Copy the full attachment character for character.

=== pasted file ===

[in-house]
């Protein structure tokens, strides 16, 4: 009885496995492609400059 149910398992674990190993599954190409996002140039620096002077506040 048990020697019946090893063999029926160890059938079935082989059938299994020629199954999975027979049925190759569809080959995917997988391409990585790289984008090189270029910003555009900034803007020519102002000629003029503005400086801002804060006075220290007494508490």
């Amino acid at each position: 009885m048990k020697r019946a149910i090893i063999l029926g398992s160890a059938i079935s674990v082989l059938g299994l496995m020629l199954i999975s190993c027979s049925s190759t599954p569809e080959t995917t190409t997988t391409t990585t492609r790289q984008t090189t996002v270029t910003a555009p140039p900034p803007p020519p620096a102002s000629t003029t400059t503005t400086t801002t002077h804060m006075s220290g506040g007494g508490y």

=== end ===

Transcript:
[in-house]
């Protein structure tokens, strides 16, 4: 009885496995492609400059 149910398992674990190993599954190409996002140039620096002077506040 048990020697019946090893063999029926160890059938079935082989059938299994020629199954999975027979049925190759569809080959995917997988391409990585790289984008090189270029910003555009900034803007020519102002000629003029503005400086801002804060006075220290007494508490």
């Amino acid at each position: 009885m048990k020697r019946a149910i090893i063999l029926g398992s160890a059938i079935s674990v082989l059938g299994l496995m020629l199954i999975s190993c027979s049925s190759t599954p569809e080959t995917t190409t997988t391409t990585t492609r790289q984008t090189t996002v270029t910003a555009p140039p900034p803007p020519p620096a102002s000629t003029t400059t503005t400086t801002t002077h804060m006075s220290g506040g007494g508490y």